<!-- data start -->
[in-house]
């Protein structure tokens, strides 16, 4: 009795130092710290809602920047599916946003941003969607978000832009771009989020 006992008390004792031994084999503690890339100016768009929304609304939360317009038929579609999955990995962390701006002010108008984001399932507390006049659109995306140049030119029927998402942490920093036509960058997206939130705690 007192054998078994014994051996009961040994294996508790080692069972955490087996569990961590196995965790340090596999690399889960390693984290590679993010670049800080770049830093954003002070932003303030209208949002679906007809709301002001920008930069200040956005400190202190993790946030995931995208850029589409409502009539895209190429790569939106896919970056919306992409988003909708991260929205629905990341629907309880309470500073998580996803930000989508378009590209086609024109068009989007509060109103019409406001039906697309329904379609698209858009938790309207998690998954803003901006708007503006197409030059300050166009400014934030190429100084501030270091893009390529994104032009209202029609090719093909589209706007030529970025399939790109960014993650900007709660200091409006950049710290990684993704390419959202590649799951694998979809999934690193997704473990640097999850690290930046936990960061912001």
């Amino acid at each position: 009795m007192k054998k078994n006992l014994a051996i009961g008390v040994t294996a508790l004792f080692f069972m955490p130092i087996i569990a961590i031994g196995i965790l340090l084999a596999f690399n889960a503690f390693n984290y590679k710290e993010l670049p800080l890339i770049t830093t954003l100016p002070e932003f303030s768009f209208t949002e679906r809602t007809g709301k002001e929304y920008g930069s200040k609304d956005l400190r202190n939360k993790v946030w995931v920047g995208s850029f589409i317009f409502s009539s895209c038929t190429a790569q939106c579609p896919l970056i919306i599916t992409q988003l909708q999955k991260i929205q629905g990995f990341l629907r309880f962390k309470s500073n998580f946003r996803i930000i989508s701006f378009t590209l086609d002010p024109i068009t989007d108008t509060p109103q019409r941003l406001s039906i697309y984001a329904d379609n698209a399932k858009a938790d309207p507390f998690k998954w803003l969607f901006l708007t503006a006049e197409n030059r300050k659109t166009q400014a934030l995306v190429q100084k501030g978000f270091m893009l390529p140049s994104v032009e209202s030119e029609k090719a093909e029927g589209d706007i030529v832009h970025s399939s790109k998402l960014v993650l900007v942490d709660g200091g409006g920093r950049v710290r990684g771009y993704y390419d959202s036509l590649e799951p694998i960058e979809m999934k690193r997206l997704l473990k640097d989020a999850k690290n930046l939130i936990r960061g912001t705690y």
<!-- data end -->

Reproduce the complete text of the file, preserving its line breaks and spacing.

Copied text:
[in-house]
């Protein structure tokens, strides 16, 4: 009795130092710290809602920047599916946003941003969607978000832009771009989020 006992008390004792031994084999503690890339100016768009929304609304939360317009038929579609999955990995962390701006002010108008984001399932507390006049659109995306140049030119029927998402942490920093036509960058997206939130705690 007192054998078994014994051996009961040994294996508790080692069972955490087996569990961590196995965790340090596999690399889960390693984290590679993010670049800080770049830093954003002070932003303030209208949002679906007809709301002001920008930069200040956005400190202190993790946030995931995208850029589409409502009539895209190429790569939106896919970056919306992409988003909708991260929205629905990341629907309880309470500073998580996803930000989508378009590209086609024109068009989007509060109103019409406001039906697309329904379609698209858009938790309207998690998954803003901006708007503006197409030059300050166009400014934030190429100084501030270091893009390529994104032009209202029609090719093909589209706007030529970025399939790109960014993650900007709660200091409006950049710290990684993704390419959202590649799951694998979809999934690193997704473990640097999850690290930046936990960061912001």
């Amino acid at each position: 009795m007192k054998k078994n006992l014994a051996i009961g008390v040994t294996a508790l004792f080692f069972m955490p130092i087996i569990a961590i031994g196995i965790l340090l084999a596999f690399n889960a503690f390693n984290y590679k710290e993010l670049p800080l890339i770049t830093t954003l100016p002070e932003f303030s768009f209208t949002e679906r809602t007809g709301k002001e929304y920008g930069s200040k609304d956005l400190r202190n939360k993790v946030w995931v920047g995208s850029f589409i317009f409502s009539s895209c038929t190429a790569q939106c579609p896919l970056i919306i599916t992409q988003l909708q999955k991260i929205q629905g990995f990341l629907r309880f962390k309470s500073n998580f946003r996803i930000i989508s701006f378009t590209l086609d002010p024109i068009t989007d108008t509060p109103q019409r941003l406001s039906i697309y984001a329904d379609n698209a399932k858009a938790d309207p507390f998690k998954w803003l969607f901006l708007t503006a006049e197409n030059r300050k659109t166009q400014a934030l995306v190429q100084k501030g978000f270091m893009l390529p140049s994104v032009e209202s030119e029609k090719a093909e029927g589209d706007i030529v832009h970025s399939s790109k998402l960014v993650l900007v942490d709660g200091g409006g920093r950049v710290r990684g771009y993704y390419d959202s036509l590649e799951p694998i960058e979809m999934k690193r997206l997704l473990k640097d989020a999850k690290n930046l939130i936990r960061g912001t705690y």